I recall the popularization of a previous Pew study on the Internet use by women and men, so I'm now excitedly awaiting an equal wave of popularization of this finding:
Another strike against the tendency to see cultural predilections of the moment as direct reflections of underlying genetically-determined features of human nature. For years, everything related to computers has been a predominantly male domain. But the New York Times reports on a dramatic shift: these days, young girls are much more likely to be creating original Web content than young boys.
Indeed, a study published in December by the Pew Internet & American Life Project found that among Web users ages 12 to 17, significantly more girls than boys blog (35 percent of girls compared with 20 percent of boys) and create or work on their own Web pages (32 percent of girls compared with 22 percent of boys).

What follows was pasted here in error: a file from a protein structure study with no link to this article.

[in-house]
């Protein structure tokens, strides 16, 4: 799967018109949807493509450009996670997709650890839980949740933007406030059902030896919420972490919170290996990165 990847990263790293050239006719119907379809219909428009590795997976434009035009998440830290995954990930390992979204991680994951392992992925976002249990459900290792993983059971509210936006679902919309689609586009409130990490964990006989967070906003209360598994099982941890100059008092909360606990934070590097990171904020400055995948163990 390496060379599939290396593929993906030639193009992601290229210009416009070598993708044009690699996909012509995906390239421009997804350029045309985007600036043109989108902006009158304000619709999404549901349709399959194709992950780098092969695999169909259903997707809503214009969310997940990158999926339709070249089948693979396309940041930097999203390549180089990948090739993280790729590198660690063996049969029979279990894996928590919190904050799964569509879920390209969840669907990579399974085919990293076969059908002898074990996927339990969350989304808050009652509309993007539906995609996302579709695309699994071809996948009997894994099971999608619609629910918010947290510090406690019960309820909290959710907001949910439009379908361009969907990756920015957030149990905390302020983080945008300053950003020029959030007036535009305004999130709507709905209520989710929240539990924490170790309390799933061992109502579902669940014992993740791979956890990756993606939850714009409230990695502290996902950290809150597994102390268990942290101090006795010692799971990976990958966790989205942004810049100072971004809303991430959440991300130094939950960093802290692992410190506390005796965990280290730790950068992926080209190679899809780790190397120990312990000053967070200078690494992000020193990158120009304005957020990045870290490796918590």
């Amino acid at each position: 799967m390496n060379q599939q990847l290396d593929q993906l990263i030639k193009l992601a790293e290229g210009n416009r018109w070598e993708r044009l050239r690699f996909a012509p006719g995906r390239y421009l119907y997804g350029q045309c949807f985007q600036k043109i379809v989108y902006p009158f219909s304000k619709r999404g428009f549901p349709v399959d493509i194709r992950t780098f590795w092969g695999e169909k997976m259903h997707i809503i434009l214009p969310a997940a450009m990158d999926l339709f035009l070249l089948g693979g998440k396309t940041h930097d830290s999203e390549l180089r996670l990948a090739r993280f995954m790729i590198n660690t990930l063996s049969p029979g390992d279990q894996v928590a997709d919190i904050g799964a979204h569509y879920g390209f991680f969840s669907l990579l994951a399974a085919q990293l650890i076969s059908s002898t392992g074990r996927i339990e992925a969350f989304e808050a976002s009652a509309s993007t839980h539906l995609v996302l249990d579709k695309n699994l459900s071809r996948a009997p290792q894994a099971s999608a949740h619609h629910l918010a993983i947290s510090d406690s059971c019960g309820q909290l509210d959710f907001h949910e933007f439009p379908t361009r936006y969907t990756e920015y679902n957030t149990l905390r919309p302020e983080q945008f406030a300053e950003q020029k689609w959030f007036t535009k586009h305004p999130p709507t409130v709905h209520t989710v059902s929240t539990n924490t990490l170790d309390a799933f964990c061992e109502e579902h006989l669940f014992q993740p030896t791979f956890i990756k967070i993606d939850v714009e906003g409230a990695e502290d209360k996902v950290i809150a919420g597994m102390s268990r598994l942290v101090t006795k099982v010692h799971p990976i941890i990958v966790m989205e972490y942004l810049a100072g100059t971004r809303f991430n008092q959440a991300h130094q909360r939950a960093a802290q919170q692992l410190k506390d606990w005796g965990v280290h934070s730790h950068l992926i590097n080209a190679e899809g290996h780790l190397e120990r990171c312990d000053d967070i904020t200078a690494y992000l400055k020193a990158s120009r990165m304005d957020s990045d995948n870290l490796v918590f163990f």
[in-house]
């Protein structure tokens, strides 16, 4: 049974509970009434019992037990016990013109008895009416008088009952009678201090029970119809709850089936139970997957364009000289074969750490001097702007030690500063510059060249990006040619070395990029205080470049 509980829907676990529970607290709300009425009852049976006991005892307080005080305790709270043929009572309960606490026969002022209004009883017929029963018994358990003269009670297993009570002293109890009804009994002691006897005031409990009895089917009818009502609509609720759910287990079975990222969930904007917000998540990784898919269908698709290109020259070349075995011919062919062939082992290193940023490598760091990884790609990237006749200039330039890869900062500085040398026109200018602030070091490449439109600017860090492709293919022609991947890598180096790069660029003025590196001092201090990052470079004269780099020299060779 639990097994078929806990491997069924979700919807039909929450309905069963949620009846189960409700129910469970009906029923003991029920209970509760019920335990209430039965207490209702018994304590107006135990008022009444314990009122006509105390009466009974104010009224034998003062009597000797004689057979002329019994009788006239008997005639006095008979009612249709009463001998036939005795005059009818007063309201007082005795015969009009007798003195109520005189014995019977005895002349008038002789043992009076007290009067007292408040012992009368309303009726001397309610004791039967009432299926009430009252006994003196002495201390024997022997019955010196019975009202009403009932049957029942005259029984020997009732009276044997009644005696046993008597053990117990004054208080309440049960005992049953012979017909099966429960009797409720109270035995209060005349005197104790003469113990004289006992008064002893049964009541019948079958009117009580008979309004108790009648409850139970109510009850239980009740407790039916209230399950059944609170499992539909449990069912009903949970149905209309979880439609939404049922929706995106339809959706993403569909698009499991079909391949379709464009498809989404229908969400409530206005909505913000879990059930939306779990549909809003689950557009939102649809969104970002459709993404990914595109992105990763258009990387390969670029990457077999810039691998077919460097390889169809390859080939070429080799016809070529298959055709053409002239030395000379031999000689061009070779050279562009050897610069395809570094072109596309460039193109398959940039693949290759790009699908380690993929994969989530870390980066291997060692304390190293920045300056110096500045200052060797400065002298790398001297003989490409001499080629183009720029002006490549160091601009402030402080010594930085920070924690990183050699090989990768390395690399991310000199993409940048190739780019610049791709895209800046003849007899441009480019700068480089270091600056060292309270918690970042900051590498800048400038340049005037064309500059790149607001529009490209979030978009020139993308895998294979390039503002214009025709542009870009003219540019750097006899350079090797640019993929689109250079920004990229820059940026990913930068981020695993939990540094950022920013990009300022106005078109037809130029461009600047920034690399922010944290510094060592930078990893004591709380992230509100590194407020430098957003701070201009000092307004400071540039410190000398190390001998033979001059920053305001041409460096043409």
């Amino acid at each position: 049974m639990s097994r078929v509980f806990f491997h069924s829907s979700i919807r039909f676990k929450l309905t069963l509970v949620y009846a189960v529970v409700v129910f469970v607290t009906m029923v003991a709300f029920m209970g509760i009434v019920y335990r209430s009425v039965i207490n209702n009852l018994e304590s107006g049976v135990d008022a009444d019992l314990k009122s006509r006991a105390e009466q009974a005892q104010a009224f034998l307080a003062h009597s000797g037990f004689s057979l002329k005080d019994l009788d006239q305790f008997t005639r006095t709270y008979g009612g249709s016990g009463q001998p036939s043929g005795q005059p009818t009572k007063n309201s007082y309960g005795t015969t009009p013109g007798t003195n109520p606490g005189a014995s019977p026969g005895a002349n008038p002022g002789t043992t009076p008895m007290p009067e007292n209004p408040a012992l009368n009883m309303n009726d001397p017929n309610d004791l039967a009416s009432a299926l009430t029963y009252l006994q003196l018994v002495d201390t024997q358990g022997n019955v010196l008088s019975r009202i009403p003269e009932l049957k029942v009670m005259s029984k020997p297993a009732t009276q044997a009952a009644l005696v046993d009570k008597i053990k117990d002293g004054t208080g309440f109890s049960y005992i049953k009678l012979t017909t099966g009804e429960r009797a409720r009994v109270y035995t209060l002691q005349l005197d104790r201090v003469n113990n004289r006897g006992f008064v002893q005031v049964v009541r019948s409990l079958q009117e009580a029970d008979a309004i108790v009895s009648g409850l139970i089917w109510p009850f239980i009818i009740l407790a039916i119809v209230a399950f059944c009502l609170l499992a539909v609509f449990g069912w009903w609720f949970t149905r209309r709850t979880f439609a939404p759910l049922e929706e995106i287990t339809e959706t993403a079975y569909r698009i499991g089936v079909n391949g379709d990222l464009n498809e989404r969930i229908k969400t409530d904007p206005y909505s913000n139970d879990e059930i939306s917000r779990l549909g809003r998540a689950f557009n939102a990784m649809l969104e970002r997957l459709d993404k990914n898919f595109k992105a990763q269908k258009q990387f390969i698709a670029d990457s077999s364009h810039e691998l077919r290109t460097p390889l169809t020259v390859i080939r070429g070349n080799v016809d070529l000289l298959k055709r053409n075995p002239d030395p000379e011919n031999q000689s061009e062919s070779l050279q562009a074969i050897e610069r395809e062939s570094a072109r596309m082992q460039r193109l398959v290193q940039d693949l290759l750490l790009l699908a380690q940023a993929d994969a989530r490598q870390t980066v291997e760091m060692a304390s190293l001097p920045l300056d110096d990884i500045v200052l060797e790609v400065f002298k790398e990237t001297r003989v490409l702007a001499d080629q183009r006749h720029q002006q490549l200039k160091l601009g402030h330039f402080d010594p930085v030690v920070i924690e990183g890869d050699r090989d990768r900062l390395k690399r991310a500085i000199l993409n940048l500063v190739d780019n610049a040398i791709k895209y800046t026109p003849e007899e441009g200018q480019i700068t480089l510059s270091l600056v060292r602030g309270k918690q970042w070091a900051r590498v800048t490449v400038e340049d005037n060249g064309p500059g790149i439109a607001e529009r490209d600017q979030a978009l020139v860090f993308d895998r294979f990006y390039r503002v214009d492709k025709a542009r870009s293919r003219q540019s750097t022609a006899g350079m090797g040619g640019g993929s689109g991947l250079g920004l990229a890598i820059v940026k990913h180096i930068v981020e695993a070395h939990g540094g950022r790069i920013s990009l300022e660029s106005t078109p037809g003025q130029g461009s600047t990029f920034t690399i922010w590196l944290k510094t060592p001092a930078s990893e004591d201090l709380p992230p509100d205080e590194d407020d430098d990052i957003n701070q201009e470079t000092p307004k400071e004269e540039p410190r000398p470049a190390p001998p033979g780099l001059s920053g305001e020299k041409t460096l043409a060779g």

Girls also eclipse boys when it comes to building or working on Web sites for other people and creating profiles on social networking sites (70 percent of girls 15 to 17 have one, versus 57 percent of boys 15 to 17). Video posting was the sole area in which boys outdid girls: boys are almost twice as likely as girls to post video files.
Guess what? If the study gets popularized it will be on that video blogging difference or on something about how girls want to touch others. Call me an old cynical goddess, but that's how it goes.
But the news is actually good for those who feared that girls and women would be left behind on the net.